Dear Editor: The Supreme Court's Citizens United decision came down in 2010 with its astonishing ruling that artificial entities like corporations, unions and churches are indistinguishable from real human beings, and that spending by such entities is a form of free speech protected by the First Amendment.
Under the rule of law in America, that’s what the Constitution means as of today, however bizarre and other-worldly it may seem.
South Central Wisconsin United to Amend has been working ever since to amend the Constitution to reverse the pernicious effects of that decision and the flood of dark money it unleashed on the political process. Americans worry about Russia hacking elections, but we have no way of knowing whether they’re trying to outright BUY them, which they could easily do, given the utter lack of limits or accountability in the system.
So we at SCWUTA do want to amend the Constitution. But we want to do it the old-fashioned way, with an amendment approved by a two-thirds vote in each house of Congress, followed by ratification by three-fourths of the states — the same way the existing 27 amendments were adopted.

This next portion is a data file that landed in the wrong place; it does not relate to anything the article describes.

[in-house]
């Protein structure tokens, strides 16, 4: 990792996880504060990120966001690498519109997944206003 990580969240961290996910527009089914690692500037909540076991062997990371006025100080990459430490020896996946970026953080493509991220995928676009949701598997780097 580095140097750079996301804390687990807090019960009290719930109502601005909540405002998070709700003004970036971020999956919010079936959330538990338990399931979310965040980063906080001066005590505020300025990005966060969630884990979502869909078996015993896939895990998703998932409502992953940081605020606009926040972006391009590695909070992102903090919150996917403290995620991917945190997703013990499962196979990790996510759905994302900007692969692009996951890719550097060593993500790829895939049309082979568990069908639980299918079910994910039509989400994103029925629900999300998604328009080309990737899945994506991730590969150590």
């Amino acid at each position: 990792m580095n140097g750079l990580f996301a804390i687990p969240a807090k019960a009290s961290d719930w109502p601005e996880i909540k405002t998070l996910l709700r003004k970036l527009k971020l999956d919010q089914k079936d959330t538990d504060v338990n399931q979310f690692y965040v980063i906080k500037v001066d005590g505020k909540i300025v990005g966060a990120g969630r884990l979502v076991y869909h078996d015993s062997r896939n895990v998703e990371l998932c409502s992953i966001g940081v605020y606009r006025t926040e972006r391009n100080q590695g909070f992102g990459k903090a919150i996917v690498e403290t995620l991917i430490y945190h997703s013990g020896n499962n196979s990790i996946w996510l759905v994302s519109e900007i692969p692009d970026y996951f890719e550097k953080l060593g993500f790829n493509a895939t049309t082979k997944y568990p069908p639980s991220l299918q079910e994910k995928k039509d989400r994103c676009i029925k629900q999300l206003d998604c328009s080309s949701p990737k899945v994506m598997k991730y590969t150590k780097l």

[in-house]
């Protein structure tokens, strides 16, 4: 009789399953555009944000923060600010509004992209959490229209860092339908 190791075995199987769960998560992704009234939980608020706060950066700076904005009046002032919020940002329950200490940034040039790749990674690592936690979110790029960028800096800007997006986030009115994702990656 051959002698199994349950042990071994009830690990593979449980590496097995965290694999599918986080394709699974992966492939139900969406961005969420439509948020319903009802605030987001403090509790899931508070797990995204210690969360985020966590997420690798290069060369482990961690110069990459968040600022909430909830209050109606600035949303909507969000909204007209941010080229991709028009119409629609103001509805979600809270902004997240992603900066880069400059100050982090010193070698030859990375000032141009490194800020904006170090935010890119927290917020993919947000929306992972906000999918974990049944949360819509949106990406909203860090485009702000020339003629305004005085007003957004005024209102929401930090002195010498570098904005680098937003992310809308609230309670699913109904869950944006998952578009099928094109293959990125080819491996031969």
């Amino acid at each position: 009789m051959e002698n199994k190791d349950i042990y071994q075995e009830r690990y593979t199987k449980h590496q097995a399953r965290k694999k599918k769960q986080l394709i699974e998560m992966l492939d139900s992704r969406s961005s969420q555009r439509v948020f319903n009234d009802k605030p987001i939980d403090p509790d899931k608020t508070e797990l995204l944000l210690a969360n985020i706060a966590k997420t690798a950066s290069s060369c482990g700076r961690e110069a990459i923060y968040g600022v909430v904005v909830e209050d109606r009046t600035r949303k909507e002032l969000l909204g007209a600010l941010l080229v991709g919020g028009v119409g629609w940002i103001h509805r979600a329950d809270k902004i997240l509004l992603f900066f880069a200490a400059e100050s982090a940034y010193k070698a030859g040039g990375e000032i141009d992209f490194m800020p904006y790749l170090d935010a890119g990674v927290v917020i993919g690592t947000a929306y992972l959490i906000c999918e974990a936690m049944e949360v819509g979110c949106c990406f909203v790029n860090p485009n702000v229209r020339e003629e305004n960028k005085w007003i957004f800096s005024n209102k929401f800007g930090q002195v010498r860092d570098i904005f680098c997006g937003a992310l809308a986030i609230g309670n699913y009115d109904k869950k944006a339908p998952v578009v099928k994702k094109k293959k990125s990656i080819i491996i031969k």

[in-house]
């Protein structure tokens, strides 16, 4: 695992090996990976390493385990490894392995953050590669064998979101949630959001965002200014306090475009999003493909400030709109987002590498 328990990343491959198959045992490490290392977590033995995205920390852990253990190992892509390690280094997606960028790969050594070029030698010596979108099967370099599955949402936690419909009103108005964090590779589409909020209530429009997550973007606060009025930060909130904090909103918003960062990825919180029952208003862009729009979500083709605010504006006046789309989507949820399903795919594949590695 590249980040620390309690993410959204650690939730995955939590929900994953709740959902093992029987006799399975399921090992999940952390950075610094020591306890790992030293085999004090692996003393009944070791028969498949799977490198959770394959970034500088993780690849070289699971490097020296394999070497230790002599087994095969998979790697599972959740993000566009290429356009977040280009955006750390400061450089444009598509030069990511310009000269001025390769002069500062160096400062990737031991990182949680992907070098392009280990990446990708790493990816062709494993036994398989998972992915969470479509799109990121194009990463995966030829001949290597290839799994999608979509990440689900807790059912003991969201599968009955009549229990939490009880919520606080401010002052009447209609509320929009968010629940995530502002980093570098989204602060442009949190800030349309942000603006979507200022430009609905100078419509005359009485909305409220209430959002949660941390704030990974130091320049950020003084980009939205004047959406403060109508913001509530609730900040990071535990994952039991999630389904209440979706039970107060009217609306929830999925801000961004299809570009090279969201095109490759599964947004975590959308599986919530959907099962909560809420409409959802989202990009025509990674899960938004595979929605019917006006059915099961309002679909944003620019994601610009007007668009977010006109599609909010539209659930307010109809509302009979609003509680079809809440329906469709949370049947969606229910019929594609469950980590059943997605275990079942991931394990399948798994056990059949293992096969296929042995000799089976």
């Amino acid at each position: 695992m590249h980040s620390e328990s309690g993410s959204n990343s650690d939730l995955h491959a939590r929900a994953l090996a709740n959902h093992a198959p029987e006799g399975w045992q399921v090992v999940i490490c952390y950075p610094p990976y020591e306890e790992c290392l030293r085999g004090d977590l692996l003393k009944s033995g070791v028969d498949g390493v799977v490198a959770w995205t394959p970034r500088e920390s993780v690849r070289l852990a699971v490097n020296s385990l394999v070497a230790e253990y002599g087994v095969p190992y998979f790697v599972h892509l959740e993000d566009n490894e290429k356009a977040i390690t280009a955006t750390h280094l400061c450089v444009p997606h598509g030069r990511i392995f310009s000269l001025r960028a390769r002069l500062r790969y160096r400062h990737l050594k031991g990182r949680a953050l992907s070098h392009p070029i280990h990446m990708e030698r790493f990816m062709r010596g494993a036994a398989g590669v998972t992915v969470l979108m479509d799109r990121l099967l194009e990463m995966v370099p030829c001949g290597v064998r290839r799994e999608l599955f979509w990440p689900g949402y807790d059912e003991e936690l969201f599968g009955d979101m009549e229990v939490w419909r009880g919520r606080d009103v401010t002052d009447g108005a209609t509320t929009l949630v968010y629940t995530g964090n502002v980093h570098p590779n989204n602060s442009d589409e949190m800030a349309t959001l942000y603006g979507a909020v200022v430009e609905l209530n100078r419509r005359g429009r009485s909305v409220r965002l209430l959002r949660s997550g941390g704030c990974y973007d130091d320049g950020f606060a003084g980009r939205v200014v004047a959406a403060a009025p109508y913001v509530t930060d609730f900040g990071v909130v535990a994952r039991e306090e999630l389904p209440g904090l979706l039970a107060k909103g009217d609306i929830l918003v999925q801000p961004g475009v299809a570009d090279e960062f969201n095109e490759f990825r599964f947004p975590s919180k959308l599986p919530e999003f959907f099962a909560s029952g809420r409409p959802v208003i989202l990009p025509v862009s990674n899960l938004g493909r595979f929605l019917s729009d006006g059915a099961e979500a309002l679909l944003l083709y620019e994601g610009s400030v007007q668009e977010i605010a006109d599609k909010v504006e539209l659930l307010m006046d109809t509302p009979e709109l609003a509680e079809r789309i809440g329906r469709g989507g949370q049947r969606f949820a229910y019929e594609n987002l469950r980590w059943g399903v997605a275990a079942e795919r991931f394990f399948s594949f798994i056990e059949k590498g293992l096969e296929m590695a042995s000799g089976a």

SCWUTA stands firmly opposed to the alternative method of amending the Constitution, by means of a convention that would have essentially no enforceable limits on anything it could do and for which nobody has a single clue as to how it would be run.
The one and only time we tried it before, back in 1787, the delegates threw out the old rules (requiring unanimous consent of the 13 states) and adopted a whole new approval process that they insisted be used for the new Constitution. Could something like that happen again? Absolutely!
A constitutional convention is a potential disaster for democracy in America.
Richard S. Russell
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